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Press Release - For Immediate Release

CLLA Referral Translates Into Big Win for CLLA Member and Victims’ Families

Wauconda, IL  April 27, 2016 – The United States Supreme Court in a 6-2 ruling on April 20, 2016, upheld the rights of victims of terrorism and their families to collect nearly $2 billion dollars from the Republic of Iran in the case Peterson v. Markazi.  The landmark decision is a win for the victims’ families and the CLLA Member attorney representing them.

In 2012, Congress passed the Iran Threat Reduction and Syria Human Rights Act of 2012.  In 2013, the plaintiffs were successful in obtaining a United States District Court order requiring Citibank, N.A., Clearstream Banking SA and Banca UBAE SpA to turn over to the Plaintiffs approximately 2 billion in funds those banks held for the benefit of the Central Bank of Iran.    Lead counsel for the Plaintiffs in the action was Liviu Vogel, of the law firm of Salon Marrow Dyckman Newman & Broudy LLP of New York City.    The Plaintiffs were the families of the United Marines injured or killed in the 1983 terrorist bombing of the U.S. Marine barracks in Beirut, Lebanon.  Attorney Vogel was retained in 2008 after judgment had been obtained by the Plaintiffs and over the next 8 years he undertook the lead in seeking out avenues to attach, seize and collect the funds.   The firm successfully obtained an order in 2013 directing the turnover of close to Two Billion Dollars in post judgment enforcement proceedings against the government of Iran and its central bank under the Foreign Sovereign Immunities act of 1976 and anti-terrorism statutes, including The Terrorism Risk Insurance Act of 2002.    The order was affirmed by the Second Circuit of Appeal which was then appealed to the United States Supreme Court.  This marks the largest successful enforcement of a judgment held by victims of terrorism against any foreign sovereign to date.

The matter was referred to Liviu Vogel based in part on his membership in the Commercial Law League of America.  Vogel stated, “. . . my membership and active participation in the League was instrumental in having this matter referred to my firm through contacts [made] in the League.”  The League congratulates Attorney Vogel, his firm and especially his clients on this ruling in bringing some relief to the victims.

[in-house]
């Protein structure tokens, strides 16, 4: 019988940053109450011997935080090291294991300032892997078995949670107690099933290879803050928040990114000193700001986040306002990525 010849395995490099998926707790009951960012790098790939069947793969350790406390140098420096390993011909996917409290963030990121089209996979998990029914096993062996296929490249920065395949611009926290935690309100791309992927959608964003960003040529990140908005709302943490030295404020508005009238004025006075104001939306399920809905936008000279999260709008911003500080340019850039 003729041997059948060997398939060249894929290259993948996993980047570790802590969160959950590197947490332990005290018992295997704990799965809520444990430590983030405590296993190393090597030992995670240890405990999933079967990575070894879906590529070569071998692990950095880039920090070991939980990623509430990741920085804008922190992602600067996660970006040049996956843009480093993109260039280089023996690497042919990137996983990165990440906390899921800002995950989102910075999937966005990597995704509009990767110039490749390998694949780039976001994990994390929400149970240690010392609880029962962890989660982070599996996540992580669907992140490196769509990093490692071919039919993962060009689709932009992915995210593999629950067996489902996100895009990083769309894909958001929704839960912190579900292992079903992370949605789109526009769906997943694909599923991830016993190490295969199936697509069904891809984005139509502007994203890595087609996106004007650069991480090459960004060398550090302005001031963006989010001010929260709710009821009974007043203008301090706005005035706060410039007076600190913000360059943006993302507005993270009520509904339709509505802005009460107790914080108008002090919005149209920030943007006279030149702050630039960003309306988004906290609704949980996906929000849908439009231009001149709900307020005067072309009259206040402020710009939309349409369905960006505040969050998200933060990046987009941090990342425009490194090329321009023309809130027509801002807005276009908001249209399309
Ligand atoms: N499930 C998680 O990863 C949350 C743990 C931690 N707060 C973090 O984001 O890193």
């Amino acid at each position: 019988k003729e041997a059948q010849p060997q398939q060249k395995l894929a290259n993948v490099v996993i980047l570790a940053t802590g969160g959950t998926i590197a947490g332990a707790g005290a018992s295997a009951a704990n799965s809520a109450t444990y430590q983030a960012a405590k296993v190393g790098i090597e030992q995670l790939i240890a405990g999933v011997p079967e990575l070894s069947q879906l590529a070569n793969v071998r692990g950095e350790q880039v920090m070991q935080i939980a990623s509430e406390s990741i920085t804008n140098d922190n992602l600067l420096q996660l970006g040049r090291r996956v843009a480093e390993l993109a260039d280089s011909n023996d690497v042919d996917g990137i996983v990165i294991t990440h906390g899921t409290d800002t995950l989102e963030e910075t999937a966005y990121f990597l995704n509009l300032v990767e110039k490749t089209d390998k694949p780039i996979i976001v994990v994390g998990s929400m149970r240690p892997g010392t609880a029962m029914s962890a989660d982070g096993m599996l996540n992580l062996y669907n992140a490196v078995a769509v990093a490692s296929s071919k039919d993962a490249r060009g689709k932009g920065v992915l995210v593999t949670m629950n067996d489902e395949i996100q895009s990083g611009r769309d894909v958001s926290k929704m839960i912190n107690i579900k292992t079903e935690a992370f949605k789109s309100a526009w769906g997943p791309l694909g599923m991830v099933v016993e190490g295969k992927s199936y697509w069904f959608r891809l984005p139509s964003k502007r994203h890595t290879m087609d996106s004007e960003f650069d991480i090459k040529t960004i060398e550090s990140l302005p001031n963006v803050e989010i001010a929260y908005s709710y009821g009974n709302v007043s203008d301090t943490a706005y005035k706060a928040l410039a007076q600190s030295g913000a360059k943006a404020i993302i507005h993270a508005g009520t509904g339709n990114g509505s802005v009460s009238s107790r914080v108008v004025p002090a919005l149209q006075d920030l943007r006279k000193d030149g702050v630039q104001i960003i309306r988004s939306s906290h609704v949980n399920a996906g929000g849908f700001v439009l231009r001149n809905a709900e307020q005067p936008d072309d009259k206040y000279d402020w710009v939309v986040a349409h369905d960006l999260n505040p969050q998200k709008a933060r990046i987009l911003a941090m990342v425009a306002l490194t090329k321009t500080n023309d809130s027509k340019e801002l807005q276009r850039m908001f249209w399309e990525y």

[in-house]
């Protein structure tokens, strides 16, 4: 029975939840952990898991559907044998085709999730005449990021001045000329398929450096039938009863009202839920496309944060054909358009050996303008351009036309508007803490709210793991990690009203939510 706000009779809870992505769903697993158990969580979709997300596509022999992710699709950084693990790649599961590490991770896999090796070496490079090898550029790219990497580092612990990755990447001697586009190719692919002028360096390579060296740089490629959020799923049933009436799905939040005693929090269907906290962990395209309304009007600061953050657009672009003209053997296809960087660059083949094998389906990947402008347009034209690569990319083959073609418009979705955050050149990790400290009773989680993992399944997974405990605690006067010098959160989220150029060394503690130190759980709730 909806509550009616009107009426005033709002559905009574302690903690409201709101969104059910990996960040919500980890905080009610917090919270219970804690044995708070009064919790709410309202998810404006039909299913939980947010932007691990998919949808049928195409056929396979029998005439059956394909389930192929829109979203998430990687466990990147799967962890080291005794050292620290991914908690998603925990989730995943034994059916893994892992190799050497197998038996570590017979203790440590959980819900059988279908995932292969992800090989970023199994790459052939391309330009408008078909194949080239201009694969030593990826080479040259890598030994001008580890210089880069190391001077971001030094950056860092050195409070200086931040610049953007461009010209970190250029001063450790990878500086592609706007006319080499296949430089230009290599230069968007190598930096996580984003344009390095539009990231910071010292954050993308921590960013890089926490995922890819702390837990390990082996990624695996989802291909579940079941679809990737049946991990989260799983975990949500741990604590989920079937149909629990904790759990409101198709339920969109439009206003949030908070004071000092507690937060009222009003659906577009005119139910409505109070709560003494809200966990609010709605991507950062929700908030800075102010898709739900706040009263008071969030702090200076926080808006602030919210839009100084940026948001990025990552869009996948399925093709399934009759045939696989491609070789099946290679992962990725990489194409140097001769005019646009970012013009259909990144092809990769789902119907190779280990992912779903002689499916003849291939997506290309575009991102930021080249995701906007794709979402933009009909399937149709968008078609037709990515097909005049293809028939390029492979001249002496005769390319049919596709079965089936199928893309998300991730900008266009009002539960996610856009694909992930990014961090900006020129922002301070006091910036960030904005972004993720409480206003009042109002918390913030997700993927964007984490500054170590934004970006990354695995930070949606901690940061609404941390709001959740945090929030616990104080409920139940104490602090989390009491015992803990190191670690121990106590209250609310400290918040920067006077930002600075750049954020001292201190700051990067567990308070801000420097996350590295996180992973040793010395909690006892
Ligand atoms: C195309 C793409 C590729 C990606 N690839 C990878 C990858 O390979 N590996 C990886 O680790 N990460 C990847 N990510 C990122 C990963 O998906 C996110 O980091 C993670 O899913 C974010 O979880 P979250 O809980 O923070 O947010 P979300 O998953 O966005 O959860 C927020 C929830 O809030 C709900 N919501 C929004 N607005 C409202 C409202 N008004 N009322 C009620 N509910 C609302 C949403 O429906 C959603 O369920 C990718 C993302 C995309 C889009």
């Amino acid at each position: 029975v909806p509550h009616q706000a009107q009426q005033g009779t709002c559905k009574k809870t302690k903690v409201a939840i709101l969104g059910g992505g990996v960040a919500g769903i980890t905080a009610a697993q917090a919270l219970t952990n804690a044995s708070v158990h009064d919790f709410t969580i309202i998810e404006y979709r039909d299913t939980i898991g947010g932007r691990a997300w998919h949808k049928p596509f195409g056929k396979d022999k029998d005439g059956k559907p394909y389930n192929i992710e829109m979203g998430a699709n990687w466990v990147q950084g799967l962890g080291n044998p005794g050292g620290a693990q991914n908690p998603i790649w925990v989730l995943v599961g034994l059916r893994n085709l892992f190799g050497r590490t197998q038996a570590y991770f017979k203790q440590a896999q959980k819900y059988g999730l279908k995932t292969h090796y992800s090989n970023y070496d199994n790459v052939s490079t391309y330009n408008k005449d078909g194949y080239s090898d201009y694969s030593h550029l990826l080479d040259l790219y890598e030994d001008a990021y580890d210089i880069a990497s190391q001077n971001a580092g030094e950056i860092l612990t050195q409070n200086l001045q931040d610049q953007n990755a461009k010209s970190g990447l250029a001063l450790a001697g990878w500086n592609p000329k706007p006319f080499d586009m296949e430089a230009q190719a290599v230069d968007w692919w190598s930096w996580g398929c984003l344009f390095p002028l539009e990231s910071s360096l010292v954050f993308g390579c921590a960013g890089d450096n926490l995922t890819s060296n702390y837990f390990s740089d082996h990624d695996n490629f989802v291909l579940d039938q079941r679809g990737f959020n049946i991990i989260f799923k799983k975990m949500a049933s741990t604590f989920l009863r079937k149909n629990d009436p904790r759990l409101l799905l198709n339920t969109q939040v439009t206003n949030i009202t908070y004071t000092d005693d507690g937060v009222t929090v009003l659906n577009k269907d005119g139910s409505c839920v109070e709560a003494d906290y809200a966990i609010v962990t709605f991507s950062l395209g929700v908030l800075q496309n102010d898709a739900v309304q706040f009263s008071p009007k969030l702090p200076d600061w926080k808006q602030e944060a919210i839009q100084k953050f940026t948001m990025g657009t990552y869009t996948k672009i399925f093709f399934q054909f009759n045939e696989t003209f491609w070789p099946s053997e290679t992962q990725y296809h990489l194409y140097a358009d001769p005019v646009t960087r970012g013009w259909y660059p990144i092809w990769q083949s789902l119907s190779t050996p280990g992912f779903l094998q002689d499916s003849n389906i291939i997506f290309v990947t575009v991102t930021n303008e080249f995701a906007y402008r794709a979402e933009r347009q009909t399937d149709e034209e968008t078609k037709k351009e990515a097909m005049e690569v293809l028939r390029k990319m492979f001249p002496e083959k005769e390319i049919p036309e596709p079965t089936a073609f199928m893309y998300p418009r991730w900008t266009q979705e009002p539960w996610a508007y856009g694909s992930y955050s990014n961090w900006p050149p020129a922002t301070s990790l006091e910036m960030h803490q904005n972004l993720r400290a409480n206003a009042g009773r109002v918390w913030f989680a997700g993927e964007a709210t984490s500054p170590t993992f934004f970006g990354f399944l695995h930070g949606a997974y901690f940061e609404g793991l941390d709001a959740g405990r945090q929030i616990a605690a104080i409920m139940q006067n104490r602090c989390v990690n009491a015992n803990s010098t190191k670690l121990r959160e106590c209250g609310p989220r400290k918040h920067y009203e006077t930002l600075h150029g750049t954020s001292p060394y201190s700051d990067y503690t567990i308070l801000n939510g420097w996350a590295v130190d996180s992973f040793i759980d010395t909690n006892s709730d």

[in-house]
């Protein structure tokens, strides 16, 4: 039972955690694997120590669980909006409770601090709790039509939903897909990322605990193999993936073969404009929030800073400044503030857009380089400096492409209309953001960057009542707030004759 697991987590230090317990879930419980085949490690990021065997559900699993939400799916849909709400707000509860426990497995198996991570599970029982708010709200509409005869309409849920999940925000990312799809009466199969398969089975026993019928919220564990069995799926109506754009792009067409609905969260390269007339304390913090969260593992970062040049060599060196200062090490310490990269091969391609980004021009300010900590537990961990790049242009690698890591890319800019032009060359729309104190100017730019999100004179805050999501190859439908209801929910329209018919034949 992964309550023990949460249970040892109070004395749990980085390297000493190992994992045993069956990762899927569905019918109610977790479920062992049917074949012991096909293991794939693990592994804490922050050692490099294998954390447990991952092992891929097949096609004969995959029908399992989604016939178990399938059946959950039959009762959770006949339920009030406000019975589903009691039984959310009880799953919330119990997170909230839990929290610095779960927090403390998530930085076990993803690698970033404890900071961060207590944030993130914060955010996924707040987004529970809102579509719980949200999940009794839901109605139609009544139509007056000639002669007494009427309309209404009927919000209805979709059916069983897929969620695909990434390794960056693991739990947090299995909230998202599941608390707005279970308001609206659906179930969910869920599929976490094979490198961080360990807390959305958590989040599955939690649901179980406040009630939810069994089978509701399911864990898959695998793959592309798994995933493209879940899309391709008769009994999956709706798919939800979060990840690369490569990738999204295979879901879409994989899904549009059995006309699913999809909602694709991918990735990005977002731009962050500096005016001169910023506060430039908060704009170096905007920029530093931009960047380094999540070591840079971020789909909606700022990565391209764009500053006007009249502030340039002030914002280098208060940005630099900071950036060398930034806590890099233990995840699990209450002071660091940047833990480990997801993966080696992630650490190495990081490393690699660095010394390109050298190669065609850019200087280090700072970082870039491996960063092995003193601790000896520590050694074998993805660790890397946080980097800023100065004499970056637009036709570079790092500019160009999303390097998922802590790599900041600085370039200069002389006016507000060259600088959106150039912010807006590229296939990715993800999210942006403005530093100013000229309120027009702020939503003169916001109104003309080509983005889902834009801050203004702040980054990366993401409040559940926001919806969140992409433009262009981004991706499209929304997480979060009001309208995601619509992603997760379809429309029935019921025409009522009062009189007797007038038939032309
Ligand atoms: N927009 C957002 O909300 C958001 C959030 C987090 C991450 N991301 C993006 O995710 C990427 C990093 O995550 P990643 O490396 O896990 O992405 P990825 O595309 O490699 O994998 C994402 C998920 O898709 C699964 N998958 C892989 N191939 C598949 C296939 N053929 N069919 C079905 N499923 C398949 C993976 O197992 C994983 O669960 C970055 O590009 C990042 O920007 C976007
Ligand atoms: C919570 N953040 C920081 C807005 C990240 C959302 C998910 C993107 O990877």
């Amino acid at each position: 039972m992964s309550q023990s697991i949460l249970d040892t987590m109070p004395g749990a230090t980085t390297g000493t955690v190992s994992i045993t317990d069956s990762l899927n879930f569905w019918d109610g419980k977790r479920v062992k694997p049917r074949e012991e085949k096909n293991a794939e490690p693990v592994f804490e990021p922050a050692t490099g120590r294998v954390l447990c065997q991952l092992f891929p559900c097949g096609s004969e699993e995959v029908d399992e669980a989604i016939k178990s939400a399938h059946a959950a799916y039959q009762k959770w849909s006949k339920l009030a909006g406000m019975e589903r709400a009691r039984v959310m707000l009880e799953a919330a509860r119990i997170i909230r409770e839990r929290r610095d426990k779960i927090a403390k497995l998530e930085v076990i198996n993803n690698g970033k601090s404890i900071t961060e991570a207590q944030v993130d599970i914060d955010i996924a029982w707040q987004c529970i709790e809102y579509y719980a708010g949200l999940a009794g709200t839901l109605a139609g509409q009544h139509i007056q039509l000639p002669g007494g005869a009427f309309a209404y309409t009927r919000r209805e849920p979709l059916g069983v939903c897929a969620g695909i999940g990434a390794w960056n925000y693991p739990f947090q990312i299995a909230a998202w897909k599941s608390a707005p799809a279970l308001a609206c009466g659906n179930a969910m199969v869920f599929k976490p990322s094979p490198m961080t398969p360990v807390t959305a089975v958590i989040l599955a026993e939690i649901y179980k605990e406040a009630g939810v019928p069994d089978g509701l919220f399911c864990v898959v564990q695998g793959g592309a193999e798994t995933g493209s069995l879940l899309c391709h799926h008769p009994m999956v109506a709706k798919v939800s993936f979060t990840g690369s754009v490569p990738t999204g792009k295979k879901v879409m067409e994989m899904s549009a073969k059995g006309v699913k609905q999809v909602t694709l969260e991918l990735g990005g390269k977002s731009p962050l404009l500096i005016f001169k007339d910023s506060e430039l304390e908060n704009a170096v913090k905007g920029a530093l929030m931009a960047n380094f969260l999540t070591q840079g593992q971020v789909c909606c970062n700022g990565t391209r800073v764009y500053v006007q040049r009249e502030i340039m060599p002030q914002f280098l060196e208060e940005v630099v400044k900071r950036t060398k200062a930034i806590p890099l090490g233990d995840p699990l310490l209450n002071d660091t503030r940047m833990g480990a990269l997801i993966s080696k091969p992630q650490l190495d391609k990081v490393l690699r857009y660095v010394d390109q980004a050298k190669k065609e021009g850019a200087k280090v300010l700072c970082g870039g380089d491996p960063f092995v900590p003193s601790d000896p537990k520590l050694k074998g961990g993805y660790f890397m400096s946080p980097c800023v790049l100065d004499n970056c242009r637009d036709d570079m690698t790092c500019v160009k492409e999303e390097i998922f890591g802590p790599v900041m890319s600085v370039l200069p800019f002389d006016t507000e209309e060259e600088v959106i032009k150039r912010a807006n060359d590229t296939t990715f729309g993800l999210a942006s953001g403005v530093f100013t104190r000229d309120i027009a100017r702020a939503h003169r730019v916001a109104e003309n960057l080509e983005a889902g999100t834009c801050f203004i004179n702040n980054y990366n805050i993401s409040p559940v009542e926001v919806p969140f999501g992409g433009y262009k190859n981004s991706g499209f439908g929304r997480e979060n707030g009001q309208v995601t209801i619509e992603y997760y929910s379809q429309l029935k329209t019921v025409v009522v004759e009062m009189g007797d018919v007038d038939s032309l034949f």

The issue before the Supreme Court was whether Congress had exceeded its authority when it passed the 2012 law aimed at specifically securing restitution as outlined herein.   Justice Ruth Bader Ginsburg, writing for the majority stated, “Applying laws implementing Congress’ policy judgments, with fidelity to those judgments, is commonplace for the Judiciary.”

The case was argued before the Supreme Court in January prior to Justice Antonia Scalia’s passing.  The Plaintiffs did not know whether the court would choose to render a decision or elect to hear the case again when a 9th Justice is appointed. 

The two Justices who voted against affirmation of the lower court ruling were Chief Justice John Roberts and Justice Sonia Sotomayor who questioned whether Congress had the right to interfere with the role of judiciary in passing the 2012 law when the case was still pending before the courts.

About the CLLA

Since 1895, the not-for-profit Commercial Law League of America has connected experienced attorneys with credit grantors, lending institutions and other commercial credit, bankruptcy and general finance industry members through networking, education, legislative advocacy and specialized legal services. The association’s members include attorneys, collection agencies, judges, accountants, trustees, turnaround managers and other credit and finance experts. For more information on the CLLA, please visit

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    Commercial Law League of America

    1000 N. Rand Rd., Suite 214
    Wauconda, IL 60084

    Phone: (312) 240-1400    |   Fax: (847) 526-3993